DC -- U Street -- African American Civil War Museum -- Frank Smith and Russell Williams II:
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Description of Pictures: Frank Smith (D.C. Council)
From Wikipedia, the free encyclopedia
Frank Smith, Jr. (born September 17, 1942), is a civil rights activist and politician in Washington, D.C.
Born in Newnan, Georgia, in 1942, Smith attended Morehouse College where he developed his appetite for activism.
Work with Student Nonviolent Coordinating Committee
In 1960, Smith participated in the Rich's Department Store boycotts in Atlanta; and almost at the same time he was working with other students to establish Student Nonviolent Coordinating Committee. As a founding member of Student Nonviolent Coordinating Committee, Smith is recognized by his Student Nonviolent Coordinating Committee peers as the first Student Nonviolent Coordinating Committee worker sent into Mississippi to register voters. While based in Holly Springs, Mississippi, Smith worked in some of the most brutal and racist counties in Mississippi. Smith was also one of the few Student Nonviolent Coordinating Committee workers employed in the original Head Start program. Working with the Child Development Group of Mississippi, Smith's Head Start program was based in Jacksonville, Mississippi, in the heart of the Mississippi Delta.
Smith worked with native Mississippi sharecroppers who had been evicted from their homes when they requested a pay raise in the men's salaries from a flat rate of $6.00 per day to $1.25 per hour. The sharecroppers, Frank and his first wife, Jean Smith, purchased land, lived in tents where they were regular and ongoing targets for the plantation owner and friends during the year when they built housing, and established one of the first (and only) black cooperative communities in Mississippi—Strike City.
As part of Freedom Summer, Smith and Frank Soracco, another Student Nonviolent Coordinating Committee worker, traveled the United States to raise funds for travel and expenses for the Mississippi Freedom Democratic Party and his friend and colleague, Fannie Lou Hamer ...More...
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Copyrights: All pictures were taken by amateur photographer Bruce Guthrie (me!) who retains copyright on them. Free for non-commercial use with attribution. See the [Creative Commons] definition of what this means. "Photos (c) Bruce Guthrie" is fine for attribution. (Commercial use folks can of course contact me.) Feel free to use in publications and pages with attribution but you don't have permission to sell the photos themselves. A free copy of any printed publication using any photographs is requested. Descriptive text, if any, is from a mixture of sources, quite frequently from signs at the location or from official web sites; copyrights, if any, are retained by their original owners.
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Specific picture descriptions: Photos above with "i" icons next to the bracketed sequence numbers (e.g. " ") are described as follows:
AACWMF_190923_09.JPG: Frank Smith
AACWMF_190923_14.JPG: Russell Williams II and Frank Smith
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Wikipedia Description: African American Civil War Memorial Museum
From Wikipedia, the free encyclopedia
The African American Civil War Memorial Museum consists of a memorial and a museum that commemorate the service of 209,145 African-American soldiers and about 7,000 white and 2,145 Hispanic soldiers, amounting to nearly 220,000, plus the approximate 20,000 unsegregated Navy sailors, who fought for the Union in the American Civil War, mostly among the 175 regiments of United States Colored Troops (USCT).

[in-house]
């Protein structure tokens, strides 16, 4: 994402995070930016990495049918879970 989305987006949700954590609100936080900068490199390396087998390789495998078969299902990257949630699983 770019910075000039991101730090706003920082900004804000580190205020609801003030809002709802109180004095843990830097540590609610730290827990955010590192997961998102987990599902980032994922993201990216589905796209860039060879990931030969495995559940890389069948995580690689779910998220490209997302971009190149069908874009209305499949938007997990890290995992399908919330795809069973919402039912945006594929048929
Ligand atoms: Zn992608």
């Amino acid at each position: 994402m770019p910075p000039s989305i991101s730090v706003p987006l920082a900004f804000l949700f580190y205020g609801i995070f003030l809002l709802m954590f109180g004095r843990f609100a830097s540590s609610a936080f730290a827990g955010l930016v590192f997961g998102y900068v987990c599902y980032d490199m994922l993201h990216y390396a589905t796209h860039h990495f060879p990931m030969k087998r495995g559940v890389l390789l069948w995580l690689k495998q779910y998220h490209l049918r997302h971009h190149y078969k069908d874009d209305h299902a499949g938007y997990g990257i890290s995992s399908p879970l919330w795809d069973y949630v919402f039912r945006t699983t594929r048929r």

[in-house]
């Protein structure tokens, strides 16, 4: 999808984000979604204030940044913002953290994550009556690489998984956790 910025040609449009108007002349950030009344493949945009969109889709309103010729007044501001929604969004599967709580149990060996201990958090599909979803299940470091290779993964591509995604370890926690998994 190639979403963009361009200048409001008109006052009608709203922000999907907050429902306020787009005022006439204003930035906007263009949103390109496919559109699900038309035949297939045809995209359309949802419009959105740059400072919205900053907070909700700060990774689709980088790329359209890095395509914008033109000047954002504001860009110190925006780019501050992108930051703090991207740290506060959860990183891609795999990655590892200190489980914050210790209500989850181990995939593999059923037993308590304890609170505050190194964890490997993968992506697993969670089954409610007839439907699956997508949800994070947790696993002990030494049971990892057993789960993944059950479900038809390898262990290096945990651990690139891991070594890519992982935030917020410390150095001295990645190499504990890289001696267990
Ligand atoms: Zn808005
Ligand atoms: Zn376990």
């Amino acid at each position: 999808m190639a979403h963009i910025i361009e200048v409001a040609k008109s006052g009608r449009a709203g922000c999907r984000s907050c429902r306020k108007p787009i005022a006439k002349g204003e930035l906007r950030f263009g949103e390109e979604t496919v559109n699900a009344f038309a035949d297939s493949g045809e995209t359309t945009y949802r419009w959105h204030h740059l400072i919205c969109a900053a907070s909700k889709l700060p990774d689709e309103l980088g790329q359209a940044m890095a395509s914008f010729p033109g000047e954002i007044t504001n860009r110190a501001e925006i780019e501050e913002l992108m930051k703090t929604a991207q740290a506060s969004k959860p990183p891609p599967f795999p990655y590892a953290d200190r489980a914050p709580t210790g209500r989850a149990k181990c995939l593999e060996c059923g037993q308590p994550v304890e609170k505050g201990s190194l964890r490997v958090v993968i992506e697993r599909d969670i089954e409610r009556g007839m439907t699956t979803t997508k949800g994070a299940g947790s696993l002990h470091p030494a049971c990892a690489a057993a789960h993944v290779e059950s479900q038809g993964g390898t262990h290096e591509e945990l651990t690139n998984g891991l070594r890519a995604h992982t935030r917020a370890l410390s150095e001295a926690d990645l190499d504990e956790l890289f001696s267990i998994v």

The Memorial is at the corner of Vermont Avenue, 10th Street, and U Street NW in Washington, D.C.. It holds a 9-foot bronze statue, The Spirit of Freedom, by Ed Hamilton of Louisville, Kentucky, commissioned by the DC Commission on the Arts and Humanities in 1993 and completed in 1997. The memorial includes a walking area with curved panel short walls inscribed with the names of the men who served in the war.
The Museum is across the street from the Memorial, at 1925 Vermont Ave. NW. Plans are in place for it to move into the former Grimké School, at 1923 Vermont Ave. NW. As of 2018 the Museum is housed in the former gymnasium of the school, which was converted into an office building in the 1980s.
Both are served by the U Street station on the Washington Metro, served by the Yellow and Green Lines.
The museum (2011)
The related African American Civil War Museum is located directly across from the memorial at 1925 Vermont Avenue. From July 16–18, 2011, it celebrated its grand opening in a new and permanent facility at this address, with a weekend of speakers and events devoted to racial reconciliation. It plans four years of activities to commemorate the 150th anniversary of the war and African-American contributions.
The museum opened in January 1999 in a building two blocks west of the memorial in the historic U Street Corridor, a neighborhood traditionally the heart of African-American entertainment and theater in Washington. The museum enables visitor ...More...
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2019 photos: Equipment this year: I continued to use my Fuji XS-1 cameras but, depending on the event, I also used a Nikon D7000.
Trips this year:
a four-day jaunt to Massachusetts (Boston, Stockbridge, and Springfield) to experience rain in another state,
Asheville, NC to visit Dad and his wife Dixie,
four trips to New York City (including the United Nations, Flushing, and the New York Comic-Con), and
my 14th consecutive San Diego Comic-Con (including sites in Utah).
Number of photos taken this year: about 582,000.